On spinal mobilisation & repressed emotion (Case study #2)

Can ‘repressed emotion’ cause pain? I’m sure most of us will have experienced times in our work with people in pain, when the problem resolves completely after the acknowledgement or expression of emotion – usually grief or sadness. When this happens i’m often taken aback and I wonder: how much of the pain we see in our day-to-day work is simply the mind spilling over into the body?

Mrs S had neck pain for 6 months. She was 70 years of age and smartly dressed. She was seeking a second opinion. Her problem had not shown any improvement; a physiotherapist had apparently ‘prodded and pushed’ on her neck with her lying face down (once a week for four weeks) and she had also been given some range of motion exercises.

Her neck pain had come on ‘out of the blue’ and it was clear she was puzzled as to why. So we discussed the usual mechanical factors that can sometimes be part of the picture. I was being much more thorough than usual: sleeping in a different bed? Any changes in exercise routine? Been ‘off your feet’ or more sedentary than usual? Longer periods at the computer? She shook her head. It appeared not.

Red flags next and thankfully, nothing to report there either. Risk factors for neck pain? No trauma, general health good, no problems with depression, anxiety or panic attacks (‘can I ask about your mental health….?’).

Pain related psychological questions next. Not fearful of any movements (‘it just hurts’) and no problem moving into the pain. Mrs S thought that exercise would help and was surprised it hadn’t. Active coping. Not overwhelmed by the pain.

Now i’m starting to scratch my head. Final question in the salvo: ‘what was going on in your life around the time the pain had started?’ She paused to think. And then…

‘Well in April last year my uncle went into a home and had three months respite care. Then he decided he wanted to stay in the home. So of course I had to start emptying the flat and sorting it out to be taken over. It’s hard getting rid of things that you know meant so much to them – cutlery, curtains, old cameras and photos. He loved his photography. I had to get rid of it all. Quite emotional time. You almost go through the grieving process of having lost them….without having actually lost them. He’d been in that flat for nearly 50 years.’

‘And your neck?’ I asked, trying to keep things as open-ended as possible.

‘It was when I started clearing out the flat. It all sort of ties in, really. I did it without really thinking much about it…because you do it because you have to. I couldn’t talk to anybody about it. My husband works full time and my son works all the time too. It was just me.’

She looked to the floor and repeated ‘It was an emotional time.’

I asked her if she thought how she was feeling at the time might be related in some way to the neck pain and she agreed.

‘I don’t think it is an uncommon story when we get aches and pains,’ I said. ‘I’m not suggesting for a moment that it is all in your head, but very often people have a story to tell. If a problem has not got better with physical treatment, it can be helpful to think back over things. Talking it through can be enough to help….as part of the physical recovery. As part of the picture…’

‘I haven’t really given this a lot of thought. You just get on with it,’ she replied.

So we went on and explored the physical aspects of her neck pain, but it felt to me as if we were just ‘going through the motions’ of a physiotherapy appointment now, when it was clear to us both what the true cause of her neck pain had been.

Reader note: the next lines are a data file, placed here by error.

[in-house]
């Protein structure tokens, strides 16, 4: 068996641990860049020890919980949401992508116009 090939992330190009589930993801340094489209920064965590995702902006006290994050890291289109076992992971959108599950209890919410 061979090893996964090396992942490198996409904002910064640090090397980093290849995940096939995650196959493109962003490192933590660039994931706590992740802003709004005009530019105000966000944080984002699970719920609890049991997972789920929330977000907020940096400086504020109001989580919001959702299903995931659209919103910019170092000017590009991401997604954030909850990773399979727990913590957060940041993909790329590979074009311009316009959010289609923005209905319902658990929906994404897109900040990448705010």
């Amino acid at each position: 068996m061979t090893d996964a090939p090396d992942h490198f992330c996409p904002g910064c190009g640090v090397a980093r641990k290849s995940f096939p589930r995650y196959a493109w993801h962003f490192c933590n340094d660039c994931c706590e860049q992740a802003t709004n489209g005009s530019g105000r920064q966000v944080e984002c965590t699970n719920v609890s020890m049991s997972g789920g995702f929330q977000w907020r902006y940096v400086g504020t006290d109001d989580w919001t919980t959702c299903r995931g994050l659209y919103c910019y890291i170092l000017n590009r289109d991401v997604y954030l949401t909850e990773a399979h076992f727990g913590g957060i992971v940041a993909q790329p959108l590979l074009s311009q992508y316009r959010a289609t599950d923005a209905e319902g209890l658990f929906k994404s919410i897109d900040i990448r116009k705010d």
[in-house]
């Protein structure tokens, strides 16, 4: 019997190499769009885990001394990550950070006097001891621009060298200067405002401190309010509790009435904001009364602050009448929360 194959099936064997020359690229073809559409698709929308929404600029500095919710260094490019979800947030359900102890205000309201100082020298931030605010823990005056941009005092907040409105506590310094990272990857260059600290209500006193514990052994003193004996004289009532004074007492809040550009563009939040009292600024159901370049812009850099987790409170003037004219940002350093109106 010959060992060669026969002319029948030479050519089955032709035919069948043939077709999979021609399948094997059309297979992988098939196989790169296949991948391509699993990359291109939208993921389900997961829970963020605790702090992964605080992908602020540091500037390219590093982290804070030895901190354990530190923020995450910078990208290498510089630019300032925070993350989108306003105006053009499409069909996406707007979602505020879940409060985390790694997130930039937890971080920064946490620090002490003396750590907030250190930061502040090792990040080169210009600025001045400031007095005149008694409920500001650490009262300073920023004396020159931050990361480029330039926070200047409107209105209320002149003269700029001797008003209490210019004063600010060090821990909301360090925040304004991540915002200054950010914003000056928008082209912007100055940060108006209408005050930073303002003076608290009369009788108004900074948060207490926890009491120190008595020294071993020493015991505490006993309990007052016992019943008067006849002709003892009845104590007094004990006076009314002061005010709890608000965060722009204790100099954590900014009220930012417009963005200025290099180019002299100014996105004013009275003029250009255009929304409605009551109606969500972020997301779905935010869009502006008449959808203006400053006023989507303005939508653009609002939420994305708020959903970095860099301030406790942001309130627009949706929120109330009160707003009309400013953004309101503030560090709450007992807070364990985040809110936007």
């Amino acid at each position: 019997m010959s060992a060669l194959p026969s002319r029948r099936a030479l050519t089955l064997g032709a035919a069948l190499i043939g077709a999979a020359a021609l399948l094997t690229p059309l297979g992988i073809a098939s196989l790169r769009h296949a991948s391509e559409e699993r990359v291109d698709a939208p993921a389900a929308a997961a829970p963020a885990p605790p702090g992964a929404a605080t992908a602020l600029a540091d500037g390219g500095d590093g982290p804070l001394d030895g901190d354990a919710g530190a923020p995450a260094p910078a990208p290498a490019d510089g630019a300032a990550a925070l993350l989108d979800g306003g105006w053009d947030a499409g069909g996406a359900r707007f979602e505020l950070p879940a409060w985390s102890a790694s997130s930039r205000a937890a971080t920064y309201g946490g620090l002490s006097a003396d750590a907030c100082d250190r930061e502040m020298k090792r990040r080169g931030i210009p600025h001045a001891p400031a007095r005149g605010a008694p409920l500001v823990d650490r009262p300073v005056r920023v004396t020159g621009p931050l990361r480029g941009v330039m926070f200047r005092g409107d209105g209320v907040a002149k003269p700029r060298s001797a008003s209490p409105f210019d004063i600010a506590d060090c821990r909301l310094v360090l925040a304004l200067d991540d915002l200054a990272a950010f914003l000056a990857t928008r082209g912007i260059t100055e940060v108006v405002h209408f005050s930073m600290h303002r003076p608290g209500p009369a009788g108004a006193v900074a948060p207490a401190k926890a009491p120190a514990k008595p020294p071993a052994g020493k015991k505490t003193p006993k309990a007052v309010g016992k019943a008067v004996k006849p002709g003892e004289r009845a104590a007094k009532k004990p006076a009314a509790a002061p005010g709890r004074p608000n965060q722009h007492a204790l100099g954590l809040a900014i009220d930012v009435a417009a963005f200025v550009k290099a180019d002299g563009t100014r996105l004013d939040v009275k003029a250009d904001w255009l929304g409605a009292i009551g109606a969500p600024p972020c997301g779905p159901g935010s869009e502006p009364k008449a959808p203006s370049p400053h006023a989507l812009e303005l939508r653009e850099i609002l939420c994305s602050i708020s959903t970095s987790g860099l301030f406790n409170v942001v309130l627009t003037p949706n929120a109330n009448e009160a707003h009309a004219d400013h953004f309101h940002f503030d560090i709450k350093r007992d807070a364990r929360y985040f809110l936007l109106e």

Turning her head to the left was the problem and on examination left rotation was painful and stiff at end range. As she said she would like some exercises to do at home, I suggested some functional exercises that she could perform looking in a mirror and that would encourage movement in the painful direction.

She dressed, shook my hand and left the room. I had left it with her to make an appointment if she felt the need, but I made it clear I was hopeful of a quick recovery. A week later I was handed a note from reception saying she was ‘better’ and thanking me.

So what did I learn? Two things come to mind.

Firstly, to me this vignette serves as a reminder to hear each and every person’s story. Ironically enough it’s probably the Maitland-style clinical reasoning, you know – ‘make the features fit’ – that often has me off, searching for the nub of people’s pain, be it physical or emotional. It’s got to make some sort of sense to me, and when people come for a second opinion, it is time to be especially thorough and vigilant. Why haven’t they got any better?

But in allowing each person’s story to breathe and fill the room, with few interruptions – it often becomes obvious in which direction we need to travel.

And secondly, can repressed emotions cause pain? Undoubtedly, I think they can. But whilst there are those that believe all ‘aches and pains’ arise from unconscious processes and repressed emotion (see as an example Dr John E Sarno here and here) I don’t feel capable or willing to make that leap. Not just yet.

But as each day goes by and yet another imaging study demonstrates the lack of correlation between this pathology and that clinical sign, I feel more and more like i’m dancing on the head of a pin when it comes to explaining precisely what it is that is causing ‘The Pain.’

Ah yes, above our heads the joists may creak beneath the ever increasing weight of systematic reviews, but is it not reassuring to reflect that the answers to some people’s problems reside not on some pdf on a University Computer Server but within their very own self – even if hidden from view?

Let’s shun our screens and hear the patient out. Aye, there’s more to most pain than meets the eye.